Heartbreaking: S.I. dad and mom watch disabled kids regress throughout pandemic, with no vaccination in sight

STATEN ICELAND, NY – Parents of children with physical, mental and developmental disabilities (I / DD) say their children are still the forgotten population almost a year after the coronavirus pandemic (COVID-19) began.

Many schools and day programs for the I / DD community on Staten Island and across the state were closed through no fault of their own during the pandemic, forcing those in need of help, specific programming, therapy, and continuity to stay at home – many without services.

Suzette Violante said the toll was high on her family and on her 23-year-old daughter Brianna, who has cerebral palsy, is non-verbal and wheelchair-bound.

Brianna, she said, is cognitively there; It’s like she’s trapped in a body that isn’t working.

“There were no programs for children with cognitive skills. It has been almost a year since the pandemic started and we are still struggling to find programs and services for them, ”Violante, a woman living in Annadale, tearfully told Advance / SILive.com.

The experience was heartbreaking, she said after years of taking her child to a point and then watching for months as she regressed at home.

“We want to give her a reason and a purpose to wake up every day. That is the most difficult challenge. The main thing is to keep their spirits up because the moment they give up it is, ”she said.

Mayor Bill de Blasio and Governor Andrew Cuomo have repeatedly said that the COVID-19 vaccine is the path to “normalcy”. However, there is little medical research on whether the vaccine is safe for people with developmental disabilities, although they are more likely to die than those without disabilities.

A precarious situation

Maryann Virga’s son Matthew, now 23, was born 10 weeks premature and as a result has severe spastic paraplegic cerebral palsy and is non-verbal.

It has been an uphill battle for Virga, a West Brighton resident, since Matthew graduated from Hungerford School as an adult – many adult daytime programs are not prepared for his severe disability.

She eventually found a place on Lifestyles for the Disabled after working a lot on both ends, and then the pandemic hit.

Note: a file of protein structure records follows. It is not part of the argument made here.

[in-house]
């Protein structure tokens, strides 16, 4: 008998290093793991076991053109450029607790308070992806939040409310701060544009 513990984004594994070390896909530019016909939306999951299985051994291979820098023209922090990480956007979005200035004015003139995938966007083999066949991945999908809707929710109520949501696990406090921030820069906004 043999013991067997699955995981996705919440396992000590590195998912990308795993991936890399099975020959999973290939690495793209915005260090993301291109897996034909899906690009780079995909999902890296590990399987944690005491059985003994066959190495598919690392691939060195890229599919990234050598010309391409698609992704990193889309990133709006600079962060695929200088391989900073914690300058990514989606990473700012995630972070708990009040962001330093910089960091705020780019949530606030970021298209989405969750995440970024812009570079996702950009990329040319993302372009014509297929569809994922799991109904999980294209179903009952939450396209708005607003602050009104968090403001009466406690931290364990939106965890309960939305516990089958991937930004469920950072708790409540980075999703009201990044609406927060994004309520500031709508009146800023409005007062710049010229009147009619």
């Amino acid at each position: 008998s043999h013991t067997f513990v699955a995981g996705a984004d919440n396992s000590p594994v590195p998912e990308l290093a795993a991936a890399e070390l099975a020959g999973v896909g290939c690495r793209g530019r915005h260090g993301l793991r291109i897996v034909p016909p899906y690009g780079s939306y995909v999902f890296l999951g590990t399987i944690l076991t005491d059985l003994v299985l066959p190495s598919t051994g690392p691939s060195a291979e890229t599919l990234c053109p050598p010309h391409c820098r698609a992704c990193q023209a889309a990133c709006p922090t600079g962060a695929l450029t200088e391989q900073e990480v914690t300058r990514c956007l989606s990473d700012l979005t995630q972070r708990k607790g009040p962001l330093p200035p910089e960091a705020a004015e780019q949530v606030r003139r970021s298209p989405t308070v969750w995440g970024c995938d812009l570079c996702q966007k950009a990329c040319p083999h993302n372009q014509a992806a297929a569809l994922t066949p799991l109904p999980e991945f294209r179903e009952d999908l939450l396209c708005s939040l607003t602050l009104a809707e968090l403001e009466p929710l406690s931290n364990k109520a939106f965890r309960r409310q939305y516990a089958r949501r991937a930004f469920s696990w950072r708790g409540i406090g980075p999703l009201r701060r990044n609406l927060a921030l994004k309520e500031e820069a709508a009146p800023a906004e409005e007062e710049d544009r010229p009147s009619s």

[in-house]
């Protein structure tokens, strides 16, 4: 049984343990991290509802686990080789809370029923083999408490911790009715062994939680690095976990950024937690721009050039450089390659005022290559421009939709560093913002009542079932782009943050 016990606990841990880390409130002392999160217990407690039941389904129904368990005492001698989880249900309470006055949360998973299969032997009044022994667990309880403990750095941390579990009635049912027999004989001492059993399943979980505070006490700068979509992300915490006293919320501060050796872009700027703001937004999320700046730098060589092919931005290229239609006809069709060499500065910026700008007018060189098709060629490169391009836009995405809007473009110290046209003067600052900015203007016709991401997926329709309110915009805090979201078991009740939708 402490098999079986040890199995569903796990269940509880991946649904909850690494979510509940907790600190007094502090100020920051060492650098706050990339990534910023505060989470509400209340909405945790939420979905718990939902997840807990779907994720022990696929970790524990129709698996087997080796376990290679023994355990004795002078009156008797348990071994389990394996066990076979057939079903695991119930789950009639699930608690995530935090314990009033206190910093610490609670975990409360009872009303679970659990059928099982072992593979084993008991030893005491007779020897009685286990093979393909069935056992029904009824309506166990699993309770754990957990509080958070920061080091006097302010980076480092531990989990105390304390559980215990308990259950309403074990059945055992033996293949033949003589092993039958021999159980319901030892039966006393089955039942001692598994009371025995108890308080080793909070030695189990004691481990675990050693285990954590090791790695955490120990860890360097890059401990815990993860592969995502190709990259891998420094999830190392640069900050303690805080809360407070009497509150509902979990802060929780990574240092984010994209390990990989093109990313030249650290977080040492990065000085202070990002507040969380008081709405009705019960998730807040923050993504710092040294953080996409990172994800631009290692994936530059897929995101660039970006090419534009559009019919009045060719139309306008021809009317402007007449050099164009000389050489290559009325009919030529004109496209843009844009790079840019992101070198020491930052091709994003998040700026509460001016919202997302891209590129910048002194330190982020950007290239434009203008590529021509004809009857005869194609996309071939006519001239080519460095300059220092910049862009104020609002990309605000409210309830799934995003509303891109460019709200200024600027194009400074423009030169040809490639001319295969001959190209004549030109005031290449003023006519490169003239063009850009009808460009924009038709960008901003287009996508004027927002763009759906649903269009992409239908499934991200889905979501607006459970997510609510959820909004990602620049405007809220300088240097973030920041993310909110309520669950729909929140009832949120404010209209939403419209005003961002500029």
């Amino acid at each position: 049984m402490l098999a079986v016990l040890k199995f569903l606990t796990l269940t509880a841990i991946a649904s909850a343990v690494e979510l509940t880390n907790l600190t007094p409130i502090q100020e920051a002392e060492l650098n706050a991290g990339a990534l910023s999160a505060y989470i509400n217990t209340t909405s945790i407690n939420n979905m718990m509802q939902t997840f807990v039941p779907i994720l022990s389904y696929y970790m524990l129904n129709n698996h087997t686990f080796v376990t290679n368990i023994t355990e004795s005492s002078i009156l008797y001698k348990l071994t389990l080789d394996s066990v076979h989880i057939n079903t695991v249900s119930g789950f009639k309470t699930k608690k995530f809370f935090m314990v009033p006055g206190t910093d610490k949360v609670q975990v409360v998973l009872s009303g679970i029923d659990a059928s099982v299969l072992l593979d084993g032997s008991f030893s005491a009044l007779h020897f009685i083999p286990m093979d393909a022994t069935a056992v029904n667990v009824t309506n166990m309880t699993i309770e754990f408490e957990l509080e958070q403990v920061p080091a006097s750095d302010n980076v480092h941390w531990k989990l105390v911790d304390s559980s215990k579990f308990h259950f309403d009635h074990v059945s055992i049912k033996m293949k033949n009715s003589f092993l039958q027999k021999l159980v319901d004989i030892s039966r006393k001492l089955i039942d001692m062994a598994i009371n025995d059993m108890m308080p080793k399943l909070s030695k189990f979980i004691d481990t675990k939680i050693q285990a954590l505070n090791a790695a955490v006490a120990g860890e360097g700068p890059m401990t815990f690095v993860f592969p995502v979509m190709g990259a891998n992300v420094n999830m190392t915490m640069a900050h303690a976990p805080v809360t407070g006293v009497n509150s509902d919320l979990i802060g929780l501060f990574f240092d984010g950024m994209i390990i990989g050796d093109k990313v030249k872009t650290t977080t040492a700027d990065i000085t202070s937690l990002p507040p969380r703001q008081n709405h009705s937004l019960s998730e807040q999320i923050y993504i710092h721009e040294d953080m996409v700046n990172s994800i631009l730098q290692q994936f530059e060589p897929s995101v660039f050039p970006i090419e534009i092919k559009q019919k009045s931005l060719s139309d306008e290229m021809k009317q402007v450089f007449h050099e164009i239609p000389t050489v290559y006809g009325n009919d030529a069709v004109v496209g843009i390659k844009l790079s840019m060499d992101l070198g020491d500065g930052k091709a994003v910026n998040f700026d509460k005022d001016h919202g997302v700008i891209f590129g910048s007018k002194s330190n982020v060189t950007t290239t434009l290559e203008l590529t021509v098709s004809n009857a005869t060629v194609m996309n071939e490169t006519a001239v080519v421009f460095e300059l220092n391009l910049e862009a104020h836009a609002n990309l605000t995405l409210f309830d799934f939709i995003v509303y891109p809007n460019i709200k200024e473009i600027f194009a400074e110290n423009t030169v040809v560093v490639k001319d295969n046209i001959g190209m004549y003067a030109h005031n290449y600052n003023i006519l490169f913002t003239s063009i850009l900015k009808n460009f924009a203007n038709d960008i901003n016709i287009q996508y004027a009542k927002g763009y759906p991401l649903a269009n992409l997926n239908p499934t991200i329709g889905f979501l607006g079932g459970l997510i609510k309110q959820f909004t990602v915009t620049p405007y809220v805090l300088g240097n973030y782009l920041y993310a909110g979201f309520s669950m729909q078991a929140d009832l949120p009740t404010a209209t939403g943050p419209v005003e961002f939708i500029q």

Now Matthew sits in his wheelchair in front of a computer for four hours a day receiving Zoom lessons.

“It is a very precarious situation that we are in [coronavirus] Pandemic, ”said Virga.


Noreen Boffa and her daughter Ariel Mulford, 17th Mulford, with cerebral palsy. (Courtesy photo by Noreen Boffa)

Annadale’s Noreen Boffa said she was “lucky” to find a school in Manhattan that could accommodate her daughter, 17-year-old Ariel Mulford, in July.

Ariel has cerebral palsy and intellectual disabilities. Prior to the pandemic, she received full-time physical, professional, language, and other therapies every day at Hungerford School.

When the pandemic broke out, Boffa was in charge of her daughter’s therapies, which she called a challenge.

“It took a while to get going again,” said Boffa of the new school. “I’ve only seen improvements, but it’s different,” she said.

Ariel is one of the lucky ones; There hasn’t been much, if any, regression, contrary to what so many other families have seen when their disabled children did not have access to the services they needed.

“This population needs the structure and the routine,” said Boffa.

While grateful for Ariel’s services, Boffa still feels forgotten amid the pandemic.

“In a certain aspect we feel forgotten; with tests and not knowing if the vaccine is working, how it affects the population, the educational aspect of everything, “she said.

Boffa plans to discuss the vaccine with Ariel’s pediatrician and neurologist during an appointment next month, although she knows there have been no studies and is unsure whether she will get Ariel vaccinated even if she is eligible.


“We don’t know if the vaccine is safe for her, if it will interact with all the other drugs she’s taking, and because no one has bothered to acknowledge it [this population] We just don’t know, ”said Violante.

As with most problems related to her daughter, it is up to her to do research and to speak up for Brianna.

As with many other aspects of life in the I / DD community, understanding how vaccination is tolerated is a complex problem – there are a multitude of different skills and disabilities, as well as the drugs that are used to treat them.

Across New York, nearly 80,000 people live with developmental disabilities. Even if vaccination were clearly safe, this population – with the exception of those over 65 – is currently ineligible, although some are classified as high risk due to their complicated medical conditions in addition to their physical disabilities.

According to FAIR Health, people with I / DD are three times more likely to die from COVID-19 than those without a disability.

Currently, only those who have “weakened immune systems” can be vaccinated against COVID-19 in New York. However, the definition is vague.

Cuomo and de Blasio have both said they are waiting for further guidance from the federal government, the Centers for Disease Control (CDC), before adding those who are immunocompromised and disabled.

“We’re still doing everything we can to get as many New Yorkers vaccinated as soon as possible. Over 7 million New Yorkers are currently eligible for the vaccine, but our weekly federal government allotment of doses has been cut without explanation. We are encouraged by the new government’s announcement that we will receive a 16% higher allocation and we hope to continue receiving more doses and guidance on this matter, ”the Department of Health (DOH) told Advance / SILive.com, than asked specifically why it was not possible to add people with disabilities to the permission list.


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